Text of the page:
Tuesday, April 1, 2014

A mission of (anti-)gravity


More than sixty years after its first publication, Mission of Gravity by Hal Clement (the pen name of Henry Clement Stubbs) remains one of SF's premier examples of world-building. Clement, a chemist, gave much thought to the physics, chemistry, climates, and biology of the fictional world Mesklin.

And a wondrous place Mesklin is, too. For valid -- if unusual -- reasons, its surface gravity varies from about three times Earth normal at the equator to hundreds of times Earth normal at the poles.

http://www.amazon.com/Mission-Gravity-Henry-Clement-Stubbs-ebook/dp/B003XVYLD0?ie=UTF8&tag=sfandnon-20&link_code=btl&camp=213689&creative=392969
A classic
Mission of Gravity is also a great adventure yarn.

Last year's movie Gravity was very popular, widely praised, received ten Oscar nominations and just recently was awarded seven Oscar wins. It is, without doubt, an exciting tale. The cinematics are stunning. The crafting was meticulous.

http://www.amazon.com/Gravity-Blu-ray-UltraViolet-Combo-Pack/dp/B00H83EUL2?ie=UTF8&tag=sfandnon-20&link_code=btl&camp=213689&creative=392969
The science, alas, is atrocious. You needn't take my word for it, since Entertainment Weekly has it covered. See, " 'Gravity': Panel of astro-experts on the science behind the film." I weep for the science adviser (whom, I suspect, is relieved to have gone unmentioned on the screen credits).
The ISS: it's BIG

Most fiction requires the willing suspension of disbelieve -- my own stories, too, doubtless -- but that's hard to sustain when the underlying premise of the movie (a chain-reaction debris storm of space junk, big enough to destroy the International Space Station) is so jarringly improbable. The ISS is longer than a football field. It masses about a million pounds. Its critical systems are replicated.

What the scriptwriters might call stage-setting, we SF authors call world-building. That's a use of "world" in its broadest sense: the overarching context. The "worlds" SF authors build encompass such story settings as artificial environments (e.g., spaceships and space stations), alternate histories, imagined futures, and, yes, planets and moons.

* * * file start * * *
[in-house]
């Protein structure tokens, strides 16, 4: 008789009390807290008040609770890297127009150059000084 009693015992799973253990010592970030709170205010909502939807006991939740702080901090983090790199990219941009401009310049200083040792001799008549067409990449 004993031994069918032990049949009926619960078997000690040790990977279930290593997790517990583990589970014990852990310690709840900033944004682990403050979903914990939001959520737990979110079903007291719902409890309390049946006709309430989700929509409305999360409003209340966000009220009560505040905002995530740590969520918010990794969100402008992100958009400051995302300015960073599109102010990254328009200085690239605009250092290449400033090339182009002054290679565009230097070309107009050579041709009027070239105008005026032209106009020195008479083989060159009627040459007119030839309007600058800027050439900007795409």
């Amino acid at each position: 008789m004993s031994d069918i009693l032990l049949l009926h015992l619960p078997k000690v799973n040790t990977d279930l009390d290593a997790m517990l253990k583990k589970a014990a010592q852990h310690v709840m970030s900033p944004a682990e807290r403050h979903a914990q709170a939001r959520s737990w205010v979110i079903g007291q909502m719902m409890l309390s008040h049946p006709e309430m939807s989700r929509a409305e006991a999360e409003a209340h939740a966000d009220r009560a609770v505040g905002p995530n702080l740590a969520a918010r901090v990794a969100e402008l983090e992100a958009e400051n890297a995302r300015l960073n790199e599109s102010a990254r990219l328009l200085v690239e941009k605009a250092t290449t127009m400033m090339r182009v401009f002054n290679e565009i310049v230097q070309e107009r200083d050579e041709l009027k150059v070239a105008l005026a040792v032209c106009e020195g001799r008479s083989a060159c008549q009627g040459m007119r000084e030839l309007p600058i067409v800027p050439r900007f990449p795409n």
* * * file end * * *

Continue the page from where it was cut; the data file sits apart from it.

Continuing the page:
Let's shift to world-building in that describe-a-planet sense. How many ways are there to mess up that sort of world-building? Lots, of course. Here is io9's stab at answering that question: "Blunders People Make in Inventing Fictional Alien Worlds."

(io9 also offered this advice to the aspiring SF author: "10 Things That Every Brand New Creator of Science Fiction Should Know." The first tip -- "You're still just telling personal stories" -- might seem to downplay the emphasis of this post. Not so. Personal stories and SFnal background are complementary. Both are vital to the genre -- as this top-ten list gets around to at item 9: "Doing your homework is half the battle."

So how does one get the science right (besides heeding the science adviser one has hired)? Perhaps through learning by example. Check out (from Astronomical Society of the Pacific), "Science Fiction Stories with Good Astronomy & Physics: A Topical Index."

Lots of good reading there ...

2 comments:

Anonymous said...

shane~aka p.h.
nice shot on the science fact article june 2014 analog
nothing to add.
good bibliography
hard work noted

Edward M. Lerner said...

Thanks, Shane.

For anyone puzzled by Shane's telegraphic comments ... my contribution to the June issue of Analog (a magazine's cover date indicates when an issue goes off sale, not when it comes on) is the latest in my essay series about the science behind common SF tropes. This latest installment deals with what has been called, variously, ESP, psi, and the paranormal.

- Ed